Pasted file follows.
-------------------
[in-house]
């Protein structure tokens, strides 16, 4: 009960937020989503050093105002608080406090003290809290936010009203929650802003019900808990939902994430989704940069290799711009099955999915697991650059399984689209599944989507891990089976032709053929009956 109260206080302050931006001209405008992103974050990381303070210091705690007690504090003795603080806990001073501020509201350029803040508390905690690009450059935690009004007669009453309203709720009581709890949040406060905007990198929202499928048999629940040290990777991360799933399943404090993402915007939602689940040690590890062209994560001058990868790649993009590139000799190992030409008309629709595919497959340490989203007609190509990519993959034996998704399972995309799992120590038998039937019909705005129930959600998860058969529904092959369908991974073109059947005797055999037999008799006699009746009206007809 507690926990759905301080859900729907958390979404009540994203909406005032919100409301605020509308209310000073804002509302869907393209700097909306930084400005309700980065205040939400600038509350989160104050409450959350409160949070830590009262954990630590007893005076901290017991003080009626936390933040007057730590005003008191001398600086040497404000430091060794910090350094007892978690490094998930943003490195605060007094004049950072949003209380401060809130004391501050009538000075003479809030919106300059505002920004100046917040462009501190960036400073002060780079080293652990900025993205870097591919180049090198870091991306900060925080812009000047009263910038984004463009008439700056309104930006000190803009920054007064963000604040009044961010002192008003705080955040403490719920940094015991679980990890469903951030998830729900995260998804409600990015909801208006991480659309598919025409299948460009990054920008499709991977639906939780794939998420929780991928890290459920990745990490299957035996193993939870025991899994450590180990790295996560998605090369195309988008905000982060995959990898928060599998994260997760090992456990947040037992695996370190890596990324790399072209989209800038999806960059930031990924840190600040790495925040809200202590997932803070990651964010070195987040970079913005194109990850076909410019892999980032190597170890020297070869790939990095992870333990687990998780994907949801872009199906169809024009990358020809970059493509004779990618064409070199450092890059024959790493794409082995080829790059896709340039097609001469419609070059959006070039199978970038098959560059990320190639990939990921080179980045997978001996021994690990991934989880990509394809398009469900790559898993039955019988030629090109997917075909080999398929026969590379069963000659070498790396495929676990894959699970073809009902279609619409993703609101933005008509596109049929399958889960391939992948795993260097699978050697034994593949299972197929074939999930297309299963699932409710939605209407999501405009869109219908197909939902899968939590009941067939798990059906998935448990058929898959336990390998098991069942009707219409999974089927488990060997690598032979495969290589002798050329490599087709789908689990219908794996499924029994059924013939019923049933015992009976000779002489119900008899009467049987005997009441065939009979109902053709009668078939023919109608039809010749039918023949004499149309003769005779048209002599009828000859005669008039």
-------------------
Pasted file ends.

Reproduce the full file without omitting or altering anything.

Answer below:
[in-house]
């Protein structure tokens, strides 16, 4: 009960937020989503050093105002608080406090003290809290936010009203929650802003019900808990939902994430989704940069290799711009099955999915697991650059399984689209599944989507891990089976032709053929009956 109260206080302050931006001209405008992103974050990381303070210091705690007690504090003795603080806990001073501020509201350029803040508390905690690009450059935690009004007669009453309203709720009581709890949040406060905007990198929202499928048999629940040290990777991360799933399943404090993402915007939602689940040690590890062209994560001058990868790649993009590139000799190992030409008309629709595919497959340490989203007609190509990519993959034996998704399972995309799992120590038998039937019909705005129930959600998860058969529904092959369908991974073109059947005797055999037999008799006699009746009206007809 507690926990759905301080859900729907958390979404009540994203909406005032919100409301605020509308209310000073804002509302869907393209700097909306930084400005309700980065205040939400600038509350989160104050409450959350409160949070830590009262954990630590007893005076901290017991003080009626936390933040007057730590005003008191001398600086040497404000430091060794910090350094007892978690490094998930943003490195605060007094004049950072949003209380401060809130004391501050009538000075003479809030919106300059505002920004100046917040462009501190960036400073002060780079080293652990900025993205870097591919180049090198870091991306900060925080812009000047009263910038984004463009008439700056309104930006000190803009920054007064963000604040009044961010002192008003705080955040403490719920940094015991679980990890469903951030998830729900995260998804409600990015909801208006991480659309598919025409299948460009990054920008499709991977639906939780794939998420929780991928890290459920990745990490299957035996193993939870025991899994450590180990790295996560998605090369195309988008905000982060995959990898928060599998994260997760090992456990947040037992695996370190890596990324790399072209989209800038999806960059930031990924840190600040790495925040809200202590997932803070990651964010070195987040970079913005194109990850076909410019892999980032190597170890020297070869790939990095992870333990687990998780994907949801872009199906169809024009990358020809970059493509004779990618064409070199450092890059024959790493794409082995080829790059896709340039097609001469419609070059959006070039199978970038098959560059990320190639990939990921080179980045997978001996021994690990991934989880990509394809398009469900790559898993039955019988030629090109997917075909080999398929026969590379069963000659070498790396495929676990894959699970073809009902279609619409993703609101933005008509596109049929399958889960391939992948795993260097699978050697034994593949299972197929074939999930297309299963699932409710939605209407999501405009869109219908197909939902899968939590009941067939798990059906998935448990058929898959336990390998098991069942009707219409999974089927488990060997690598032979495969290589002798050329490599087709789908689990219908794996499924029994059924013939019923049933015992009976000779002489119900008899009467049987005997009441065939009979109902053709009668078939023919109608039809010749039918023949004499149309003769005779048209002599009828000859005669008039």